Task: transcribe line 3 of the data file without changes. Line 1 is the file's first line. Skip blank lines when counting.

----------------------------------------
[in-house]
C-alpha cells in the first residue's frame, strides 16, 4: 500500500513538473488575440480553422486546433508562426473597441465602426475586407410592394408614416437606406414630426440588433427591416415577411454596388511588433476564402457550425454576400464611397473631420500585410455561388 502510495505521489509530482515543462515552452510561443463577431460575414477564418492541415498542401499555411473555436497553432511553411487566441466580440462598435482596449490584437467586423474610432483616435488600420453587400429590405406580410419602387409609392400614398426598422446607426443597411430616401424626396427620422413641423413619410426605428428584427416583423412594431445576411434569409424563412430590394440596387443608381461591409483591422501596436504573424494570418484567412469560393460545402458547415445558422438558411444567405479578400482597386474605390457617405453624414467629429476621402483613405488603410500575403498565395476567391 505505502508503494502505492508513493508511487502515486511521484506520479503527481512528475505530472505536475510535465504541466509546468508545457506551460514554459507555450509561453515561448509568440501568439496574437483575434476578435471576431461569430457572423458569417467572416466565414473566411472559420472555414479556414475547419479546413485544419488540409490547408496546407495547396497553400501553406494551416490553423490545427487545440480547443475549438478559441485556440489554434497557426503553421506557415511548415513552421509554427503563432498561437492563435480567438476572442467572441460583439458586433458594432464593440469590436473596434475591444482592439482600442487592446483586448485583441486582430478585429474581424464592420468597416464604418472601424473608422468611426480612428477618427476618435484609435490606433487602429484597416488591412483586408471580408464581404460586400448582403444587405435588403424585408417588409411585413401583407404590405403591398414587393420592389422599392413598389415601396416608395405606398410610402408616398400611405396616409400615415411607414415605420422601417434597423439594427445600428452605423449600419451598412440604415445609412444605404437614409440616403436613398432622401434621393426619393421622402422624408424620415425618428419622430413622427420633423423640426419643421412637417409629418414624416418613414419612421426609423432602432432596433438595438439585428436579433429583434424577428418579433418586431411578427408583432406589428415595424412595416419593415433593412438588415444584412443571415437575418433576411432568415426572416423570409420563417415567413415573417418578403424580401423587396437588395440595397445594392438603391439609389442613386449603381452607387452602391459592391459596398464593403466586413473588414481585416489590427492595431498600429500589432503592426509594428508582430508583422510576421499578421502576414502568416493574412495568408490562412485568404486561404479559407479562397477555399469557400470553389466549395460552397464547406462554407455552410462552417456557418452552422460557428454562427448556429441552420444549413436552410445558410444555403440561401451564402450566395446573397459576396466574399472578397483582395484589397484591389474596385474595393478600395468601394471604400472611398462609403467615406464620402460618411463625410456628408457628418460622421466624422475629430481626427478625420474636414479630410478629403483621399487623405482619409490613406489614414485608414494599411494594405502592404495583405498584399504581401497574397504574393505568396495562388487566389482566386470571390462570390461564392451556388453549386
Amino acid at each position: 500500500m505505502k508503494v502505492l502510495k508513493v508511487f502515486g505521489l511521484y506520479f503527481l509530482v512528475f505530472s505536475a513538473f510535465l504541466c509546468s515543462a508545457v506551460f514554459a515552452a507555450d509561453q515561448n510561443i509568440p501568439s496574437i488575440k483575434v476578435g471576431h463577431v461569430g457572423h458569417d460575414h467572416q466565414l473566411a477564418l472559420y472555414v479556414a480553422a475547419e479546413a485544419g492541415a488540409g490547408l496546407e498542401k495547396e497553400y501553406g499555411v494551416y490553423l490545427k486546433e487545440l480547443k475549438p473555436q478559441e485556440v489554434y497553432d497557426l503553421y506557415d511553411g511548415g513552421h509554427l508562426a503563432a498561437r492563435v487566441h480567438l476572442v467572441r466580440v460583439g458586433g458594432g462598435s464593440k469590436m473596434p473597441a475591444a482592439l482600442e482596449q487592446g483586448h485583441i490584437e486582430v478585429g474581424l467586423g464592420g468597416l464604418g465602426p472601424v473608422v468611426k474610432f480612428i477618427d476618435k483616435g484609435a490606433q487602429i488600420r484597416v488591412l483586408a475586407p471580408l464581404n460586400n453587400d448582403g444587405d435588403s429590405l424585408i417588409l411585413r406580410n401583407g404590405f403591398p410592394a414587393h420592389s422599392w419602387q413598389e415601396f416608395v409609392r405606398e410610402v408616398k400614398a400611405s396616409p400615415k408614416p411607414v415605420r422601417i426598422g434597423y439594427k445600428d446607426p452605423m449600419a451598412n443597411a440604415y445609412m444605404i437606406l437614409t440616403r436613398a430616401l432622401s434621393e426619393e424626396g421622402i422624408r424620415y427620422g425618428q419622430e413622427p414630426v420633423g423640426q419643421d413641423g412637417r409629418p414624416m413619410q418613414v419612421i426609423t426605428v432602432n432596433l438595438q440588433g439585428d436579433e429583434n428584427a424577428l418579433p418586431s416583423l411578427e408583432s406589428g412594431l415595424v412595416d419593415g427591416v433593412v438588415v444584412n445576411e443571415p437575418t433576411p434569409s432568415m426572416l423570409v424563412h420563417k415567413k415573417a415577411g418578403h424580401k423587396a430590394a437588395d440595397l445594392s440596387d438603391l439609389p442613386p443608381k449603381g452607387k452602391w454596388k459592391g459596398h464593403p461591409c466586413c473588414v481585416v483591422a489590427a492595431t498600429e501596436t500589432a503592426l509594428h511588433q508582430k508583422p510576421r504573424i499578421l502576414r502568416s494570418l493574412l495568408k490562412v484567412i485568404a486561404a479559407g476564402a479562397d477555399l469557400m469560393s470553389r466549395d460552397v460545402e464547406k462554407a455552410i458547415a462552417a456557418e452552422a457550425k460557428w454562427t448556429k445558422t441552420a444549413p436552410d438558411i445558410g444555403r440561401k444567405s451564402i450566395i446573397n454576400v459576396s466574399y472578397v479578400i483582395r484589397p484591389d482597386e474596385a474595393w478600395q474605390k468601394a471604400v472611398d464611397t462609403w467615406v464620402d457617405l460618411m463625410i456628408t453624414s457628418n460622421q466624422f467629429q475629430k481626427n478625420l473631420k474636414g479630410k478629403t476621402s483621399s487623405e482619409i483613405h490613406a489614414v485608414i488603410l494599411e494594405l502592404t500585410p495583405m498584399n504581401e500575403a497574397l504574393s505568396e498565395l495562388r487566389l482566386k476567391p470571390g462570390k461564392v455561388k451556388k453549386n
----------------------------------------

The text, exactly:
Amino acid at each position: 500500500m505505502k508503494v502505492l502510495k508513493v508511487f502515486g505521489l511521484y506520479f503527481l509530482v512528475f505530472s505536475a513538473f510535465l504541466c509546468s515543462a508545457v506551460f514554459a515552452a507555450d509561453q515561448n510561443i509568440p501568439s496574437i488575440k483575434v476578435g471576431h463577431v461569430g457572423h458569417d460575414h467572416q466565414l473566411a477564418l472559420y472555414v479556414a480553422a475547419e479546413a485544419g492541415a488540409g490547408l496546407e498542401k495547396e497553400y501553406g499555411v494551416y490553423l490545427k486546433e487545440l480547443k475549438p473555436q478559441e485556440v489554434y497553432d497557426l503553421y506557415d511553411g511548415g513552421h509554427l508562426a503563432a498561437r492563435v487566441h480567438l476572442v467572441r466580440v460583439g458586433g458594432g462598435s464593440k469590436m473596434p473597441a475591444a482592439l482600442e482596449q487592446g483586448h485583441i490584437e486582430v478585429g474581424l467586423g464592420g468597416l464604418g465602426p472601424v473608422v468611426k474610432f480612428i477618427d476618435k483616435g484609435a490606433q487602429i488600420r484597416v488591412l483586408a475586407p471580408l464581404n460586400n453587400d448582403g444587405d435588403s429590405l424585408i417588409l411585413r406580410n401583407g404590405f403591398p410592394a414587393h420592389s422599392w419602387q413598389e415601396f416608395v409609392r405606398e410610402v408616398k400614398a400611405s396616409p400615415k408614416p411607414v415605420r422601417i426598422g434597423y439594427k445600428d446607426p452605423m449600419a451598412n443597411a440604415y445609412m444605404i437606406l437614409t440616403r436613398a430616401l432622401s434621393e426619393e424626396g421622402i422624408r424620415y427620422g425618428q419622430e413622427p414630426v420633423g423640426q419643421d413641423g412637417r409629418p414624416m413619410q418613414v419612421i426609423t426605428v432602432n432596433l438595438q440588433g439585428d436579433e429583434n428584427a424577428l418579433p418586431s416583423l411578427e408583432s406589428g412594431l415595424v412595416d419593415g427591416v433593412v438588415v444584412n445576411e443571415p437575418t433576411p434569409s432568415m426572416l423570409v424563412h420563417k415567413k415573417a415577411g418578403h424580401k423587396a430590394a437588395d440595397l445594392s440596387d438603391l439609389p442613386p443608381k449603381g452607387k452602391w454596388k459592391g459596398h464593403p461591409c466586413c473588414v481585416v483591422a489590427a492595431t498600429e501596436t500589432a503592426l509594428h511588433q508582430k508583422p510576421r504573424i499578421l502576414r502568416s494570418l493574412l495568408k490562412v484567412i485568404a486561404a479559407g476564402a479562397d477555399l469557400m469560393s470553389r466549395d460552397v460545402e464547406k462554407a455552410i458547415a462552417a456557418e452552422a457550425k460557428w454562427t448556429k445558422t441552420a444549413p436552410d438558411i445558410g444555403r440561401k444567405s451564402i450566395i446573397n454576400v459576396s466574399y472578397v479578400i483582395r484589397p484591389d482597386e474596385a474595393w478600395q474605390k468601394a471604400v472611398d464611397t462609403w467615406v464620402d457617405l460618411m463625410i456628408t453624414s457628418n460622421q466624422f467629429q475629430k481626427n478625420l473631420k474636414g479630410k478629403t476621402s483621399s487623405e482619409i483613405h490613406a489614414v485608414i488603410l494599411e494594405l502592404t500585410p495583405m498584399n504581401e500575403a497574397l504574393s505568396e498565395l495562388r487566389l482566386k476567391p470571390g462570390k461564392v455561388k451556388k453549386n